Meanwhile another drama was unfolding in Miss Slaughter’s office, the school’s headmistress. Deirdre and the other three children are sitting wondering why they have been brought there. All they know is that they need to return home. The two teachers couldn’t bring themselves to tell these four lovely young children, all looking so innocent, the truth, that even they could not believe.
Miss Payne, Bernard’s teacher, helps them to put their coats on and they all leave the school walking home hand in hand, the two teachers are just behind and are talking quietly. Deirdre listens, trying to catch any word that they are saying.
As they passed Mr. Garrett’s shop, Miss Payne said something that terrified Deirdre, it was all that she needed to hear, she had felt all morning that something bad was happening.
“It’s Dad”, she screams. The children break away and started running as fast as they could, the younger ones not knowing why they were running away from the teacher’s, who are calling for them to stop.
The noise of children running helter-skelter down the road, is heard before they are seen. Followed by Miss Slaughter, the head mistress and Miss Payne, trying to keep up.
As they turn the corner near Mrs. Parker’s house they see the crowd of people, some of them are crying, they are holding their hands out to stop the children from falling.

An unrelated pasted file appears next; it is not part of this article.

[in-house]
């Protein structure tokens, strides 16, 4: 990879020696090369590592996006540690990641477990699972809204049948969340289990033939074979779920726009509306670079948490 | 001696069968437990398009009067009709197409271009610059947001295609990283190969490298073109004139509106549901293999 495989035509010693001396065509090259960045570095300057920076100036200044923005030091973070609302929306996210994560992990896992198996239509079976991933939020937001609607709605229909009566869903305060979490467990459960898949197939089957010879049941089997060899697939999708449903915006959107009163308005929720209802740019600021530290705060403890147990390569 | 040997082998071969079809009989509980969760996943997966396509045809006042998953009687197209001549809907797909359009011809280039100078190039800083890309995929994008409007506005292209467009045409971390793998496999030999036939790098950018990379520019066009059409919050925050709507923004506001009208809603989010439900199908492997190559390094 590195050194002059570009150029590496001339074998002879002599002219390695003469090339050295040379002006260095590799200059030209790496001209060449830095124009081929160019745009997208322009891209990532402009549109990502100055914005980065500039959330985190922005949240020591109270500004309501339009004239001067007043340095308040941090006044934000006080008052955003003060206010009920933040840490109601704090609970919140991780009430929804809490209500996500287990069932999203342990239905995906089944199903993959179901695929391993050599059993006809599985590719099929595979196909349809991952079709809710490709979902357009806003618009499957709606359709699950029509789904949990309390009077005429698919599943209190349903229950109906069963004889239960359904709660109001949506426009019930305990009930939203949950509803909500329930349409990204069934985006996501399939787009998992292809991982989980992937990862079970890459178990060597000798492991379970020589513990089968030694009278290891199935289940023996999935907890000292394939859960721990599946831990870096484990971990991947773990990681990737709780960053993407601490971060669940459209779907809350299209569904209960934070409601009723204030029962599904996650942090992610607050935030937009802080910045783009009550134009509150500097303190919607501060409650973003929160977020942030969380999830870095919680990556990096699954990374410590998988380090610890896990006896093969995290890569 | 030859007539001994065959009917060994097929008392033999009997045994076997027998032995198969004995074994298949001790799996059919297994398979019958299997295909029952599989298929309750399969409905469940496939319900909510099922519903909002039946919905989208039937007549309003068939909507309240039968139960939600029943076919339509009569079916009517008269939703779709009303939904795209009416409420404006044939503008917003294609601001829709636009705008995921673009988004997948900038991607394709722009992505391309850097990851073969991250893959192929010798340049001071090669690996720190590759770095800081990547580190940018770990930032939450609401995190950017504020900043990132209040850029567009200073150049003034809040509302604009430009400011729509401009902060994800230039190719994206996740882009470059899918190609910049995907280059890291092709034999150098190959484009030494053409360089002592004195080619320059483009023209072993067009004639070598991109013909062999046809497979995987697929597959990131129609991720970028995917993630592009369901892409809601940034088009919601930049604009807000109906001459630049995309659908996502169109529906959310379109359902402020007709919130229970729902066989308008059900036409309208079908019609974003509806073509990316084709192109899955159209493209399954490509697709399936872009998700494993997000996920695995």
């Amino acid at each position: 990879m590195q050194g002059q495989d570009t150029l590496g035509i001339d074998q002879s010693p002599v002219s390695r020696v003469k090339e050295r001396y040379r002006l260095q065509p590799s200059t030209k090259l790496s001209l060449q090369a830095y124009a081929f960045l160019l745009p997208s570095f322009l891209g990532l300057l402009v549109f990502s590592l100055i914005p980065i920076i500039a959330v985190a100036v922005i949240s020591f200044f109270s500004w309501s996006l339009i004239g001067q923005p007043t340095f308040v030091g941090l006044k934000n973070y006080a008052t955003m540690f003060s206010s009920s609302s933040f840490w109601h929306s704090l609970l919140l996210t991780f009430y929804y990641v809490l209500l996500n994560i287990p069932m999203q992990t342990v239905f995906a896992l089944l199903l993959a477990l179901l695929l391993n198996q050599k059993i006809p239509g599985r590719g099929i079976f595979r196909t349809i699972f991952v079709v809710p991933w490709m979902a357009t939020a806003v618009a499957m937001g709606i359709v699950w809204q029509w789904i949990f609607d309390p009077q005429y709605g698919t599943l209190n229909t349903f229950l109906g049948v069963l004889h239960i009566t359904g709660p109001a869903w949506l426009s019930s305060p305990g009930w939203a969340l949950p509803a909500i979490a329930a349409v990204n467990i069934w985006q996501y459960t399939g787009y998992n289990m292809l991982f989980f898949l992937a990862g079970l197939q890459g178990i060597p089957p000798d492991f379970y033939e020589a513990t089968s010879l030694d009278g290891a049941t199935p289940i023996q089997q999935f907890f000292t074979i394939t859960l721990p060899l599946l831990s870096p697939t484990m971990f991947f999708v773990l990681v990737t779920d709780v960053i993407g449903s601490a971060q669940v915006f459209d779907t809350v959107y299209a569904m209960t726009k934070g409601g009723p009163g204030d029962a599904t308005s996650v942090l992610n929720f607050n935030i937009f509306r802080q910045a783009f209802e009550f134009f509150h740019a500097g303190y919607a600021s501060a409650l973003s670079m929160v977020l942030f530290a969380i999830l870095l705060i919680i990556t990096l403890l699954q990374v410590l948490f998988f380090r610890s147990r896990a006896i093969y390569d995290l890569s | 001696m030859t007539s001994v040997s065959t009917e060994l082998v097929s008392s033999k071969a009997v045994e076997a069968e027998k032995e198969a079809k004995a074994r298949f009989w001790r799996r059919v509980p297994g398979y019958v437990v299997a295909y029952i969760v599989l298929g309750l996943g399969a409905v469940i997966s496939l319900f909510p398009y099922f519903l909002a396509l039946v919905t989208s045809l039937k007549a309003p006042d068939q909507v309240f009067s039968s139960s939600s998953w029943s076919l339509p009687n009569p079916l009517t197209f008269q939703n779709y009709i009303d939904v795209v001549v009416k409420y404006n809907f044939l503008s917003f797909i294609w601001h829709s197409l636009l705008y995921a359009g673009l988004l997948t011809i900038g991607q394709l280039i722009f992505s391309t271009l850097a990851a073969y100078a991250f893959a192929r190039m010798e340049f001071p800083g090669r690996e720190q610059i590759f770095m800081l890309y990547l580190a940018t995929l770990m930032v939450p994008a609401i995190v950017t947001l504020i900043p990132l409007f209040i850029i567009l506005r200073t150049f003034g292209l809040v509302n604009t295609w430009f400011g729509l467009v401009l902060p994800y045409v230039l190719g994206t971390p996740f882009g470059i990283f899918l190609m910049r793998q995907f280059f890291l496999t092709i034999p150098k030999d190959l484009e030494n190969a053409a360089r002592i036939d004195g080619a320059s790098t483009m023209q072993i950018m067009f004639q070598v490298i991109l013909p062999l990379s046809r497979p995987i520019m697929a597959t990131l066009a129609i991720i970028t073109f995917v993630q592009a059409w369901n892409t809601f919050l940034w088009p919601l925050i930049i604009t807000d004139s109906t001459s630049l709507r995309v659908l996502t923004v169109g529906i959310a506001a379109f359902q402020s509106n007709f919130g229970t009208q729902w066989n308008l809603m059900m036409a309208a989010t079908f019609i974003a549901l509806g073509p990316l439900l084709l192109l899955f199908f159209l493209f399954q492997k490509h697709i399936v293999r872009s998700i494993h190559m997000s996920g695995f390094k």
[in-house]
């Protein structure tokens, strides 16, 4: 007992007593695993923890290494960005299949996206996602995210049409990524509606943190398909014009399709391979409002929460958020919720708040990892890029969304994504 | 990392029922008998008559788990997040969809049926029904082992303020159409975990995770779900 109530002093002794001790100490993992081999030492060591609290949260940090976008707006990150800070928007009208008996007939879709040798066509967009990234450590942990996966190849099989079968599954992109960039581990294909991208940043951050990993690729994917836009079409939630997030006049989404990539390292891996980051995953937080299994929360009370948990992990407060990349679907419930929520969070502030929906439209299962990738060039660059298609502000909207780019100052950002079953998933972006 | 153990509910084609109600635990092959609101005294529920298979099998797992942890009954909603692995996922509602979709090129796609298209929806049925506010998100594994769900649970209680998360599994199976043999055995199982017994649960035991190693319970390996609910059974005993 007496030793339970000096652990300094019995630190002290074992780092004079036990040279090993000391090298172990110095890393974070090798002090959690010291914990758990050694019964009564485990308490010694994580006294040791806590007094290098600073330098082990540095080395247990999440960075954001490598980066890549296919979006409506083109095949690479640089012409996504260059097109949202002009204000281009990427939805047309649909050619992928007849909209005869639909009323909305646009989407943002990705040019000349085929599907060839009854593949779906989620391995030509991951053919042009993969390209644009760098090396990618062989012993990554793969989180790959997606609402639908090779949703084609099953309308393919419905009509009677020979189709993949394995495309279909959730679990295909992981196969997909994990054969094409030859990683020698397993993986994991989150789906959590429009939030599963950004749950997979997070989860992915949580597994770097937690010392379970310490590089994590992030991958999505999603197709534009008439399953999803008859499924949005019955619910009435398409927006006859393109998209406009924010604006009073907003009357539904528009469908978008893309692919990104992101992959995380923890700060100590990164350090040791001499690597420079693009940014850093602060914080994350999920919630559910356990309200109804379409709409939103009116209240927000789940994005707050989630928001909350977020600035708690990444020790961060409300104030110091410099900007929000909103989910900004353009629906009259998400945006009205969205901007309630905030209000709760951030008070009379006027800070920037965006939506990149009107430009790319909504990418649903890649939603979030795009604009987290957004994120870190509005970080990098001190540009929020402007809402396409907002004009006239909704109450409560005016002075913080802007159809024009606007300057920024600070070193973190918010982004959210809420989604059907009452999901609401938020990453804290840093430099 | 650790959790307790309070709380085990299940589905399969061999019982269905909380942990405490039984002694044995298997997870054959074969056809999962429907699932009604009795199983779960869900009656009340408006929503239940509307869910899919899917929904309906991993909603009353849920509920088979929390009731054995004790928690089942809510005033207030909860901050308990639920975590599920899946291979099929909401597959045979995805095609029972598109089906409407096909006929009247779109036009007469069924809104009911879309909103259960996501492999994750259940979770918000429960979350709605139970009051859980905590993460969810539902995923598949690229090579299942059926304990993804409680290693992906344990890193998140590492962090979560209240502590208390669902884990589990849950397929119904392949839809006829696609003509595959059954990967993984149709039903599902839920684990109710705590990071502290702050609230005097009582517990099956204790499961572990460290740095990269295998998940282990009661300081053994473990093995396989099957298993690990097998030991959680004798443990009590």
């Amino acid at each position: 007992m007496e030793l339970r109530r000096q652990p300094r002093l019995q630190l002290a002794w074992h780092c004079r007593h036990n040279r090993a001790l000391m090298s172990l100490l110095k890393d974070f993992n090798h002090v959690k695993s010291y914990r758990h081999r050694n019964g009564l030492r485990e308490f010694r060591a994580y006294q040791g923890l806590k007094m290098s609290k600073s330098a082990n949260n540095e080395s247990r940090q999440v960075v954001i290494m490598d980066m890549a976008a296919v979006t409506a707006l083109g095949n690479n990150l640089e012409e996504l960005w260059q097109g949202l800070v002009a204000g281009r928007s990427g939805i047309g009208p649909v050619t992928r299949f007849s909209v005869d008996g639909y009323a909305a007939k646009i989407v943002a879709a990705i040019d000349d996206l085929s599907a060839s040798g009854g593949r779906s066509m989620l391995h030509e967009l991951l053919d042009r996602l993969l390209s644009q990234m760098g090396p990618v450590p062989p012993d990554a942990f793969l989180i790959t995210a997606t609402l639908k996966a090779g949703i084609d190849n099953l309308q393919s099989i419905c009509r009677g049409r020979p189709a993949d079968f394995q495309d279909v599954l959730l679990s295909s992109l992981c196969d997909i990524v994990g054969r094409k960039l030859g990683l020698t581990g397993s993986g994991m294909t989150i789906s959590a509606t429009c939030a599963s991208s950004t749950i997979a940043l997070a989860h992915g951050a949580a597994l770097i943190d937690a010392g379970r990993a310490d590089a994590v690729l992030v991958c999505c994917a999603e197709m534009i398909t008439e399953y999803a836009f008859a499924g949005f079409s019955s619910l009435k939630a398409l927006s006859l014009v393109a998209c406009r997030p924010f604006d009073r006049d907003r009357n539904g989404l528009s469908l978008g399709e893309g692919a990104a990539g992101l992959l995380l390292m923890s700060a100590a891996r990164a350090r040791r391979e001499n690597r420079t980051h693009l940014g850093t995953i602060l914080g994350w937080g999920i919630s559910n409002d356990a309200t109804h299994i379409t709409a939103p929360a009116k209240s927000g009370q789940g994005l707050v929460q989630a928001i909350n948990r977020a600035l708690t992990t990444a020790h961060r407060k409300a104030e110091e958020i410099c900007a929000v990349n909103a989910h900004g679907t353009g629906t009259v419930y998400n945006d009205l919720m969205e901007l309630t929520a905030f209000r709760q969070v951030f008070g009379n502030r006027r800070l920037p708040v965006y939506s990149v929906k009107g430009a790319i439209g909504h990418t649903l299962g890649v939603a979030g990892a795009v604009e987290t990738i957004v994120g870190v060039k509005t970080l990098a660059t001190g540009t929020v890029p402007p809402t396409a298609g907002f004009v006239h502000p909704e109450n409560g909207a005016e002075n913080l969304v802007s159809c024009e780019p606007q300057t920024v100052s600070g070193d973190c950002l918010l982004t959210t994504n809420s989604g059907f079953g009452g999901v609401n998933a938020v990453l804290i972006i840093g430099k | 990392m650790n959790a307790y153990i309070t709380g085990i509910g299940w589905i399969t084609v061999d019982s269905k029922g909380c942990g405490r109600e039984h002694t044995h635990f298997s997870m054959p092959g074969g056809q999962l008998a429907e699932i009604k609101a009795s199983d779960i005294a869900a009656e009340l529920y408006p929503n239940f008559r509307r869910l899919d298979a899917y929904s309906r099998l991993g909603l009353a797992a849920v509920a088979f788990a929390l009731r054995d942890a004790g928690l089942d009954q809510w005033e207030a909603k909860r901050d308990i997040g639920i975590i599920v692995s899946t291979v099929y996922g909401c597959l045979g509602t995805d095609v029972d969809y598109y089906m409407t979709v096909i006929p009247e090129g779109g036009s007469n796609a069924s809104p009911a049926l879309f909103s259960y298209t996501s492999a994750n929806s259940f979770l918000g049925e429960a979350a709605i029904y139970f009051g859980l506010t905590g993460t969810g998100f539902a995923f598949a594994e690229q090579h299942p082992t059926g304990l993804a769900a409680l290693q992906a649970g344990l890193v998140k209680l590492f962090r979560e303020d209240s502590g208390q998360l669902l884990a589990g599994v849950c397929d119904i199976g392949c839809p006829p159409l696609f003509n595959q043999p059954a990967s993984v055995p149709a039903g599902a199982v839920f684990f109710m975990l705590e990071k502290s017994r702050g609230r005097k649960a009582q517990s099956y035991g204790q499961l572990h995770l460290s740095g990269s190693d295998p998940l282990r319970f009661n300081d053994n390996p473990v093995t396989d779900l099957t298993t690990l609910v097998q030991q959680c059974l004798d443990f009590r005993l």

Deirdre, and Iris, now sobbing their hearts out, push through the crowd and up the steps with Bernard and Chrissie—still not knowing what has happened—just behind.
The friends, now more than ten, look tearfully at each other, it must be their Dad, Charlie.
As if to keep time with these events, St Peter’s rings eleven bells, It’s less than four hours since Ethel wiped the mist from the window and waved goodbye to her darling husband.
The two teachers followed the children into the house, Miss Slaughter, a strict—some would say hard—woman, was trying hard not cry, but never the less failing.
The sight of six young children clamouring over their distraught mother is just too much for her. How could she have told these children they would never see their father again.
Sgt. Reynolds goes to the front door, standing on the steps, he reads out a short note.
“This morning our dear friend, Charlie”.
He paused for a moment, Mrs. Salmon takes the note from his trembling hand and finishes reading it.
“Mr Charles Luz Weguelin, from this address, passed away this morning, the cause of death is unknown”.
A low murmur and then sobbing from the stunned crowd, they thought it would be this, but hope is a straw always worth clinging to. Without any further ado, the washing was hung out to dry, a jug of hot tea, some biscuits for the children.
Mrs. Mant, from further up the road, had a whip round, a few pennies here, soon a shilling. The poor know how to look after poor.
First Sgt Reynolds and then the Doctor left, having made sure the family were being looked after by a neighbour, Mrs. Phillips was a St John’s Ambulance Nurse—together with another neighbour also called Phillips and of course Mrs Salmon, they are busy doing what they could. The crowd slowly walked away , there would many sleepless homes tonight.